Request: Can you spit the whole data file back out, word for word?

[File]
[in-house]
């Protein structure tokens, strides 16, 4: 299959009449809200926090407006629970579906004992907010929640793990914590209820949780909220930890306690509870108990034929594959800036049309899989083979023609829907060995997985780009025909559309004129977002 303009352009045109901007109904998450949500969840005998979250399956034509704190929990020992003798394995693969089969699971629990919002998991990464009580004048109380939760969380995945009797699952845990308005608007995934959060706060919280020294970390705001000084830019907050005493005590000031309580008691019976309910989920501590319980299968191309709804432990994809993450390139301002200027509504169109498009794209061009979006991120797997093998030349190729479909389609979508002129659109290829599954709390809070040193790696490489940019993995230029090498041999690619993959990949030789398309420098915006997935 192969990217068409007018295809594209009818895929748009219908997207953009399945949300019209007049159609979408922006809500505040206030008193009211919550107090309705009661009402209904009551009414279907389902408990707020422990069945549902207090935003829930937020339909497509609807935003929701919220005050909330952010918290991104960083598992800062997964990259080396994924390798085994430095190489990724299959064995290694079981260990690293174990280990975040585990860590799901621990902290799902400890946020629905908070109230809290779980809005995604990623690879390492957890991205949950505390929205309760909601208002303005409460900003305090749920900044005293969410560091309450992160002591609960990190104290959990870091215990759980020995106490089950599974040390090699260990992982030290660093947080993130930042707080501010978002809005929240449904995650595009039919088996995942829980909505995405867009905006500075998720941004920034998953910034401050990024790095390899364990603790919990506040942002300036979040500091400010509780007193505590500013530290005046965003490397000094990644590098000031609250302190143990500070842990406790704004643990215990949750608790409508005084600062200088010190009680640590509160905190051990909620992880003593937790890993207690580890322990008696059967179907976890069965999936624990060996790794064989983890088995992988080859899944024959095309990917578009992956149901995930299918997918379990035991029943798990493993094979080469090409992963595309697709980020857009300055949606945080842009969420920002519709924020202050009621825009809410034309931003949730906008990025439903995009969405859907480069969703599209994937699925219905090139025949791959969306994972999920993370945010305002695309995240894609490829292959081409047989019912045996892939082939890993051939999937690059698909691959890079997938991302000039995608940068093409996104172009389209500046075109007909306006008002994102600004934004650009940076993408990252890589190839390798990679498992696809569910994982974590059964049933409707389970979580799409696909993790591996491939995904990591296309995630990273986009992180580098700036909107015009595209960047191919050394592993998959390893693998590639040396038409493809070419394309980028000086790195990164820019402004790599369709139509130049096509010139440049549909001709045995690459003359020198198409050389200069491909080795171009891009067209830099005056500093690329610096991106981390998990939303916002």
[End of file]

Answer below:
[in-house]
């Protein structure tokens, strides 16, 4: 299959009449809200926090407006629970579906004992907010929640793990914590209820949780909220930890306690509870108990034929594959800036049309899989083979023609829907060995997985780009025909559309004129977002 303009352009045109901007109904998450949500969840005998979250399956034509704190929990020992003798394995693969089969699971629990919002998991990464009580004048109380939760969380995945009797699952845990308005608007995934959060706060919280020294970390705001000084830019907050005493005590000031309580008691019976309910989920501590319980299968191309709804432990994809993450390139301002200027509504169109498009794209061009979006991120797997093998030349190729479909389609979508002129659109290829599954709390809070040193790696490489940019993995230029090498041999690619993959990949030789398309420098915006997935 192969990217068409007018295809594209009818895929748009219908997207953009399945949300019209007049159609979408922006809500505040206030008193009211919550107090309705009661009402209904009551009414279907389902408990707020422990069945549902207090935003829930937020339909497509609807935003929701919220005050909330952010918290991104960083598992800062997964990259080396994924390798085994430095190489990724299959064995290694079981260990690293174990280990975040585990860590799901621990902290799902400890946020629905908070109230809290779980809005995604990623690879390492957890991205949950505390929205309760909601208002303005409460900003305090749920900044005293969410560091309450992160002591609960990190104290959990870091215990759980020995106490089950599974040390090699260990992982030290660093947080993130930042707080501010978002809005929240449904995650595009039919088996995942829980909505995405867009905006500075998720941004920034998953910034401050990024790095390899364990603790919990506040942002300036979040500091400010509780007193505590500013530290005046965003490397000094990644590098000031609250302190143990500070842990406790704004643990215990949750608790409508005084600062200088010190009680640590509160905190051990909620992880003593937790890993207690580890322990008696059967179907976890069965999936624990060996790794064989983890088995992988080859899944024959095309990917578009992956149901995930299918997918379990035991029943798990493993094979080469090409992963595309697709980020857009300055949606945080842009969420920002519709924020202050009621825009809410034309931003949730906008990025439903995009969405859907480069969703599209994937699925219905090139025949791959969306994972999920993370945010305002695309995240894609490829292959081409047989019912045996892939082939890993051939999937690059698909691959890079997938991302000039995608940068093409996104172009389209500046075109007909306006008002994102600004934004650009940076993408990252890589190839390798990679498992696809569910994982974590059964049933409707389970979580799409696909993790591996491939995904990591296309995630990273986009992180580098700036909107015009595209960047191919050394592993998959390893693998590639040396038409493809070419394309980028000086790195990164820019402004790599369709139509130049096509010139440049549909001709045995690459003359020198198409050389200069491909080795171009891009067209830099005056500093690329610096991106981390998990939303916002």